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Renewables & efficiency - Feb 18

Click on the headline (link) for the full text.

Many more articles are available through the Energy Bulletin homepage


What's stopping us getting solar power from deserts?

Mark Jansen, the ecologist
Plans to use concentrating solar power plants in the Sahara to generate and export electricity have been on the table for years. Now, it looks as though political will might help move things forward

The logic of the idea would seem obvious to a child: the human race needs to wean itself off fossil fuels, so why don't we build solar power plants in the world's deserts, to give us all the energy we need?

This concept has long been promoted by Desertec, a European network of scientists and engineers, which argues that just 1 per cent of the surface area of the world's deserts could generate as much electricity as the world is now using.

...The European Union is aiming to provide 20 per cent of its energy from renewable sources by 2020, and a much higher percentage by 2050. With this in mind, the European Commission has begun drafting the Strategic Energy Technology Plan, which will attempt to explain how renewable technologies can be made mature enough to supply a large part of Europe's total energy needs by 2050.

The SET Plan, as its known, is still in its early stages, but Desertec is part of the deliberations. Gus Schellekens, a director in the sustainability and climate change team at business advisors PriceWaterhouseCoopers, sees the SET Plan as a tentative first step towards the kind of European unity needed to make Desertec a reality....
(10 February 2010)



Norway plans the world's most powerful wind turbine

Relax Newsvia the Independent
Norway plans to build the world's most powerful wind turbine, hoping the new technology will increase the profitability of costly offhsore wind farms, partners behind the project said Friday.

With a rotor diametre of 145 metres (475 feet), the 10-megawatt protype will be roughly three times more powerful than ordinary wind turbines currently in place, Enova, a public agency owned by Norway's petroleum and oil industry ministry, said.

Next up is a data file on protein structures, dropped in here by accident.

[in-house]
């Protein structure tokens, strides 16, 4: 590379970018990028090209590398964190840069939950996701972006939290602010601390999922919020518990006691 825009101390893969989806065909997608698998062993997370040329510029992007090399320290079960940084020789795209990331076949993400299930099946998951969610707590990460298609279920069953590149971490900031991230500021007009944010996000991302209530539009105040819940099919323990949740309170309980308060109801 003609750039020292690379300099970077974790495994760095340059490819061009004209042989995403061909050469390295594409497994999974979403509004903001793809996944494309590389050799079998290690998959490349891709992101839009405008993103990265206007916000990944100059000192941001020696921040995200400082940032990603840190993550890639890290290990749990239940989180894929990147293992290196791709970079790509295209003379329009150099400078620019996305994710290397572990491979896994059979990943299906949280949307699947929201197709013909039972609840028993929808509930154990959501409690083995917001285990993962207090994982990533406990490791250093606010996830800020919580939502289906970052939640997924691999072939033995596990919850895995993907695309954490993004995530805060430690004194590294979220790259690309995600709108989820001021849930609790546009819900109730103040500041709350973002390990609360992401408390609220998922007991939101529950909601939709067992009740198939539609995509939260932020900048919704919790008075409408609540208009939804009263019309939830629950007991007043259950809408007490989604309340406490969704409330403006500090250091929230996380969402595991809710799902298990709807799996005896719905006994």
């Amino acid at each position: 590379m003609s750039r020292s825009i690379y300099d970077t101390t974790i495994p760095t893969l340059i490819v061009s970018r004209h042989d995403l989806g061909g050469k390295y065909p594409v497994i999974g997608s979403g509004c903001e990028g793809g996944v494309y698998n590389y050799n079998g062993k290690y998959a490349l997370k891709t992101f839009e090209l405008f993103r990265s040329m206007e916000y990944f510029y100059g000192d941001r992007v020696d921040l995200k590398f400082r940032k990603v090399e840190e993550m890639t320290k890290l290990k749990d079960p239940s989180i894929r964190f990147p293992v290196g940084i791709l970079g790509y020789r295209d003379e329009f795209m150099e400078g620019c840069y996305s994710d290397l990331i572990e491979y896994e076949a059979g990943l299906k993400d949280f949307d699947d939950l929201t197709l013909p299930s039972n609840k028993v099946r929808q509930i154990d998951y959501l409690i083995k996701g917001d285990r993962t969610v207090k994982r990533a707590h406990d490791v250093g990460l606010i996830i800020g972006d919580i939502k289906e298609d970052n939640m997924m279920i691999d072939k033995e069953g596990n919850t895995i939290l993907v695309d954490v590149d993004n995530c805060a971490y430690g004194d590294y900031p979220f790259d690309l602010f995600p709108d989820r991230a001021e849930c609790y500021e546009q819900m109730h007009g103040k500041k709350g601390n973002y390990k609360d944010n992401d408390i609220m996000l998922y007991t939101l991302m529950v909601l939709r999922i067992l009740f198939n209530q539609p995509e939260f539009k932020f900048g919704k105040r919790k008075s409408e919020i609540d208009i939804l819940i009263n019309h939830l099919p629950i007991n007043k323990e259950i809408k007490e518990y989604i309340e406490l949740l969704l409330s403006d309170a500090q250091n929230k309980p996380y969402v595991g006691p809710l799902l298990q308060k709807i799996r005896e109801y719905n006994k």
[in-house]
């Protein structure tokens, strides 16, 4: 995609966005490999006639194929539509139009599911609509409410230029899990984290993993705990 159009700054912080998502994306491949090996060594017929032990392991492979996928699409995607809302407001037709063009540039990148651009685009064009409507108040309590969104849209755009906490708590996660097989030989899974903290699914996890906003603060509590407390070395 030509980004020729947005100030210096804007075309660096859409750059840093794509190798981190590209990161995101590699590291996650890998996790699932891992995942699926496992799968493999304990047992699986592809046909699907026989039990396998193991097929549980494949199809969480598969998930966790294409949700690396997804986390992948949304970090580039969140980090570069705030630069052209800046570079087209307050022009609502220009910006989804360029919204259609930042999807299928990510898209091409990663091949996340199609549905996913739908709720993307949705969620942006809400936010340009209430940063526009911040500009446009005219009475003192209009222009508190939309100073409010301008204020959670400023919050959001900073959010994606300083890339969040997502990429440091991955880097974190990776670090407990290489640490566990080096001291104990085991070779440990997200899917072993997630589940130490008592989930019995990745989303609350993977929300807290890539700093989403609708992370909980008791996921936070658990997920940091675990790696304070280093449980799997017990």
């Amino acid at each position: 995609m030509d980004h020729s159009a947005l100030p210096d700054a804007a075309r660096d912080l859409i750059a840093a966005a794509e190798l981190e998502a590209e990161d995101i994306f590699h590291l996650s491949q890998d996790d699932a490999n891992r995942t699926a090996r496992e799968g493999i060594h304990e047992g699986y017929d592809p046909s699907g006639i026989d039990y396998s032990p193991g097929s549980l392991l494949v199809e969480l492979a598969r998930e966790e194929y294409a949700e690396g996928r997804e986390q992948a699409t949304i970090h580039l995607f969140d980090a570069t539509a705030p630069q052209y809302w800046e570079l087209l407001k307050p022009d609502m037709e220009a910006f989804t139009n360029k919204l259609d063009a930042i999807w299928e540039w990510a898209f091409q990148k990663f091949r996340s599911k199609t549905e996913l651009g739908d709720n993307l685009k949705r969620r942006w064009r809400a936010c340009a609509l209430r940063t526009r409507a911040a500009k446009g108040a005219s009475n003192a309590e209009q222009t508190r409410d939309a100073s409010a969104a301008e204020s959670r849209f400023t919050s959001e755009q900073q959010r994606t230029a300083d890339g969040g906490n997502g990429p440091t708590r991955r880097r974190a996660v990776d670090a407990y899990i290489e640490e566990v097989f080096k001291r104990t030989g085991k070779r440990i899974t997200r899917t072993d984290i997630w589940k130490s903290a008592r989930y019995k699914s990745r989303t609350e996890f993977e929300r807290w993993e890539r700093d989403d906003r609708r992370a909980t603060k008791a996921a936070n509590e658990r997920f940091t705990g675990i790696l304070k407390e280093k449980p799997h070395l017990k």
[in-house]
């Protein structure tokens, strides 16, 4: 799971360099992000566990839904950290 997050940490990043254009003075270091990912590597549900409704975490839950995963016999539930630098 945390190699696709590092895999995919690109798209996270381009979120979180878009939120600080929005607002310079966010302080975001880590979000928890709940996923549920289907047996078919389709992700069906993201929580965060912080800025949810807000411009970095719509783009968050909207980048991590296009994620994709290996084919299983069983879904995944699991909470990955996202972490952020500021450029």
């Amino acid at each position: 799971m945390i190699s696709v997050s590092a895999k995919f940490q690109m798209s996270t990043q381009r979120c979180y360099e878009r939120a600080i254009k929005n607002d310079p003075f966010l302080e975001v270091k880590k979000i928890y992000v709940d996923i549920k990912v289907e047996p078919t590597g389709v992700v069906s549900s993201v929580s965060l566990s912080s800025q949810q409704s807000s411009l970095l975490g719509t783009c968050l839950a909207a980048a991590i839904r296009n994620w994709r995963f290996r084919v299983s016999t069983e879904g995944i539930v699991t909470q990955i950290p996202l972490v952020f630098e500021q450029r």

The world's largest wind turbine, 162.5 metres (533 feet) tall, will be built by Norwegian company Sway with the objective of developing a technology that will result in higher energy generation for offshore wind power.

It will first be tested on land in Oeygarden, southwestern Norway, for two years....
(16 February 2010)
Hopefully there will be better coverage of this topic soon! -KS



It’s Green Against Green In Mojave Desert Solar Battle

Todd Woody, yale environment 360
Few places are as well suited for large-scale solar projects as California’s Mojave Desert. But as mainstream environmental organizations push plans to turn the desert into a center for renewable energy, some green groups — concerned about spoiling this iconic Western landscape — are standing up to oppose them.
by todd woody

Twenty years ago when an epic clash over the logging of ancient redwood forests roiled California, the battle lines were clear-cut.

On one side stood a Texas corporate raider who acquired the Pacific Lumber Co. in a junk bond-fueled takeover and began felling vast swaths of primeval redwoods to pay off the debt. On the other side was Earth First! and other grass-roots greens who staged a campaign of civil disobedience to disrupt the logging. And while mainstream environmental groups may have looked askance at such tactics, they supported the cause in the courts, suing to stop the clear-cutting of ancient trees.

Today, another monumental environmental fight is unfolding in California over plans to build dozens of multi billion-dollar solar power plants in the Mojave Desert that could power millions of homes. But in this battle everyone is wearing green — from the solar developers seeking to generate carbon-free electricity, to feuding factions of environmentalists split over developing the desert.

The Mojave has become a metaphor for an existential crisis in the environmental movement as it tries to balance the development of renewable energy with its traditional mission to protect ecosystems. In For some, the desert is untouchable; for others, it’s a resource to be tapped. recent years, the movement’s focus on wildlife, habitat preservation, and pollution has been eclipsed by the climate change imperative. National groups like the Natural Resources Defense Council, the Environmental Defense Fund, and the Sierra Club have joined with the more forward-looking members of the Fortune 500 to push cap-and-trade legislation and other climate-change initiatives and to promote alternative energy...
(10 February 2010)

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